USC Upstate News

First Summer of Robotics Camps at USC Upstate

07- 10- 2009

Spartanburg, S.C. - Summer 2009 marks the first time that the University of South Carolina Upstate has organized robotics summer camps for children interested in science and technology. During the week of June 29 - July 3, 26, participants spent their days in the USC Upstate robotics laboratory which houses several Stäubli industrial robotic arms as well as mobile robotic devices like the NXT Mindstorm robots. Their ages ranged from 10 to 19 and they came from all over the Upstate – Inman, Simpsonville, Greer, Spartanburg, and Lyman, to name a few.

“The activities included a ‘Shootem Up Competition’ where they had to maneuver the robotic arm into firing positions where they would shoot Nerf bullets at targets using compressed air,” said Dr. Sebastian van Delden, associate professor of computer science at USC Upstate and camp organizer. “Each member of the group that hit the most targets in a timed competition won a $10 gift card to Best Buy. In this activity, the kids learn how to operate industrial robotic arms in a fun and competitive environment.” The participants also wrote computer programs to do pick and place tasks – a typical industrial robotics application in factories.

The second half of the camps were spent on building and programming the NXT mobile robots to navigate through a maze. Again the students learned how to write computer programs that control the NXT robot’s motors and sonic sensors. “It was amazing to see 10 and 11 year-olds getting it, actually writing Java code in Eclipse which our college students also use,” said Dr. van Delden.

Besides in class activities, the camps also went on several field trips, including BMW, SEW Eurodrive, and the Spartanburg Regional Healthcare System. At Spartanburg Regional, the kids got to interact with the Davinci surgical robot, as well as the pharmacy delivery robots which autonomously deliver medication throughout the hospital.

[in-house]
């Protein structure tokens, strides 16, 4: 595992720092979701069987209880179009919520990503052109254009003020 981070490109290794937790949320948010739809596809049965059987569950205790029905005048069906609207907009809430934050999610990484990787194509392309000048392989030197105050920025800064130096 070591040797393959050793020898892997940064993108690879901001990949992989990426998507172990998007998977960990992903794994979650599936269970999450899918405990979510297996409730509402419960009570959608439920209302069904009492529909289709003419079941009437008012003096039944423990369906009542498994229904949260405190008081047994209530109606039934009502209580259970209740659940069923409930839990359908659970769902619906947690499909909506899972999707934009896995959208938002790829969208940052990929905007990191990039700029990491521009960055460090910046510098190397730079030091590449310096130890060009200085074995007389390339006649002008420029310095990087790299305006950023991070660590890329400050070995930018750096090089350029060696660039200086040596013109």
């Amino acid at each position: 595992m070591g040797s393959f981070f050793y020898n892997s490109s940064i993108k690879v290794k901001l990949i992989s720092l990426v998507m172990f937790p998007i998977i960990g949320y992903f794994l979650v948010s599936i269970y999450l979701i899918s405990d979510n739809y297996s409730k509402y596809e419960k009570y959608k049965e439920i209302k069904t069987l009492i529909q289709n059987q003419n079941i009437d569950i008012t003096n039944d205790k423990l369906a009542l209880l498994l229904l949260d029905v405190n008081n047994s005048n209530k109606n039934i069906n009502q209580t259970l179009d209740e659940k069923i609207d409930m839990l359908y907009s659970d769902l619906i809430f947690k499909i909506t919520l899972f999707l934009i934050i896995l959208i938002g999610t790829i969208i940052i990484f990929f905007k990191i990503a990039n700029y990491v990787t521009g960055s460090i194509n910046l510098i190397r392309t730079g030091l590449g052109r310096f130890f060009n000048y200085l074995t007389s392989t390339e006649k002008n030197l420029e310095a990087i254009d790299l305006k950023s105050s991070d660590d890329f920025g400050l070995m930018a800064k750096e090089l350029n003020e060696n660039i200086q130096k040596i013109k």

Usually, such weeklong robotics camps are very expensive; however, USC Upstate only charged each student $10. This was possible because SEW Eurodrive and the Spartanburg Youth Council sponsored the camps. This enabled the University to first target lower-income families who could not normally afford an expensive camp. In the end, USC Upstate accepted participants from a wide range of socio-economic backgrounds. “In this economy, many families were excited about the opportunity to have their child participate in this camp," said Dr. van Delden. "Funds from our sponsors were used to purchase lunch for the kids each day, project materials, travel on field trips, and pay for two USC Upstate student workers who assisted me in the camps.”

After the camp ended, feedback from the students was overwhelmingly positive. One participant wrote, “It was an awesome camp. Usually, in my other robotics camps, we never worked with robots, we just learned about them. This camp was so cool, along with the hands-on activities we did.” Another participant wrote, “The camp was awesome! I had an awesome experience learning about robotics stuff. I really liked shooting Nerf bullets and building the NXT robot! I didn’t like going home after camp.”

Dr. van Delden would like to thank all of those who provided their support in planning and executing these camps and would like to extend a special thanks the following individuals for all of their help: Edie Bacome and Jared Scott at SEW, David Church at Spartanburg Regional, Lavinia Hurley at the Spartanburg Youth Council, Ann Fesperman at the Upstate Workforce Investment Board, David Arceneaux and Chad Henry at Stäubli, and Peggy Williams, Cherie Pressley, Jerome Lewis, Scott Larson, Nicole Tobias and Jermaine Pinckney at USC Upstate.

More information, including several pictures taken during the camps, can be found at Dr. van Delden’s website: